Commodity Futures Trading Commission
Here is my weekly outlook for the major foreign currencies. Yes they are not backed by silver or gold, it is still the largest of the major captial markets at an estimated turn-over of some $4 trillion a day. Yes, officials may try to guide the market directly and indirectly, but success is often elusive.
There are times when some people bite their own nose of just to spite their face. According to a report that has just been published by the Chartered Institute of Personnel and Development (CIPD), the people working in the financial sector in 120 different countries in the world think in the overriding majority of cases that they are paid far too much for what they do. Were they serious?
- Global Stocks Tumble as Treasuries Rally, Yen Strengthens (BBG)
- China Export Gains Seen Halved With Fake-Data Crackdown (BBG) - so a crash in the GDP to follow?
- FBI and Microsoft take down botnet group (FT)
- Quant hedge funds hit by bonds sell-off (FT)
- Russia's Syria diplomacy, a game of smoke and mirrors (Reuters)
- Obama Confidantes Get Key Security Jobs (WSJ)
- BMW to Mercedes Skip Summer Breaks to Keep Plants Rolling even as European auto demand slides to a 20-year low (BBG) - thank you cheap credit
- Paris threat to block EU-US trade talks (FT)
And Other Stunning Facts I Learned Last Night ...
Turd Ferguson, of the TF Metals Report, does superb work and commentary on the precious metals markets. His latest analysis on Friday’s Commitment of Traders Report caught my attention for a number of reasons, in addition to it being so well done.
Does it really make any sense at all that Bernanke would leave gold to trade in an open and transparent market? Hardly. Consider. The Fed has conjured multiple trillions of digital dollars out thin air in the last five years. These efforts have propped up the Treasury market, the domestic TBTF banks, the foreign TBTF banks, the ECB, the BOE, every European sovereign bond market, the RMBS market, the CMBS market, the equity market, the housing market and the entire industrial and soft commodity complexes, to name a few. Since the price of gold we see on our Bloomberg screens is set via derivatives and overwhelmingly settled in USD, the ability for central banks and bullion banks to manipulate the price of gold is way too easy. All the bullion banks have to do is coordinate (as in LIBOR), sell in size and punish anyone in their way. Take losses? No problem, more fiat can be conjured post-haste. So long as no one is taking physical delivery, the band(k) plays on. (Actually, physical demand delivery IS becoming a major new problem for the banks but this is a topic for a different note.) A quickly rising gold price upsets this fiat-engineered, centrally planned, non-market based recovery. Gold left to its’ own devices would signal the unwinding the rehypothecated world of shadow banking where latent monetary inflation goes to summer (think of it as the monetary Hamptons where only the Wall Street elite get to play). Most importantly, it would signal a huge lack of faith in the US dollar. A currency backed by nothing more than faith in central banking.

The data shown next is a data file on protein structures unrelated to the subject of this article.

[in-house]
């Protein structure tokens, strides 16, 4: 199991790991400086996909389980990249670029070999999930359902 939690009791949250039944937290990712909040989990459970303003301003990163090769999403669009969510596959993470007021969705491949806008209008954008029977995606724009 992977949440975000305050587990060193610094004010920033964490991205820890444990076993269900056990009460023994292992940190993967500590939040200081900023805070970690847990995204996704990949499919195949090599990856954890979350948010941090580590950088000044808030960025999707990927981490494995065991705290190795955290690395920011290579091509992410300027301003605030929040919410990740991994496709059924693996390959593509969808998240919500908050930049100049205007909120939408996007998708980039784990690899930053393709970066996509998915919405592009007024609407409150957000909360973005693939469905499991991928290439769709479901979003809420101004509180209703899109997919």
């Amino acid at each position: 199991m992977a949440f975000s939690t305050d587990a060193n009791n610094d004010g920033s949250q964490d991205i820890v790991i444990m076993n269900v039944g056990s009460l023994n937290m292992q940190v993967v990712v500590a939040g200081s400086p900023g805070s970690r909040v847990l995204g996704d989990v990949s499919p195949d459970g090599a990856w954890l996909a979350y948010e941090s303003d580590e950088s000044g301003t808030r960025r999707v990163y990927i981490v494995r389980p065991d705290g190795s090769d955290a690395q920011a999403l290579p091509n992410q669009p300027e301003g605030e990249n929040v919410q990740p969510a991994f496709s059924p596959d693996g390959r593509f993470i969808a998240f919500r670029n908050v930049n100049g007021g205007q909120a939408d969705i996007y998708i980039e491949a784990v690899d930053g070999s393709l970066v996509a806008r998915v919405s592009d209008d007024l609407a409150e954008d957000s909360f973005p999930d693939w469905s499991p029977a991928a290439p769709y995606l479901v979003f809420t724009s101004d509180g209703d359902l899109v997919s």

- Japan’s Stocks Correction Raises Stakes for Abe’s Growth Plan (BBG)
- China Failure to Grow With $1 Trillion Is Warning to Li (BBG)
- Blankfein Leads Bank CEO Pay With $26 Million Deemed Overpaid (BBG)
- IMF says ‘no evidence yet’ of Abenomics hurting other economies (FT)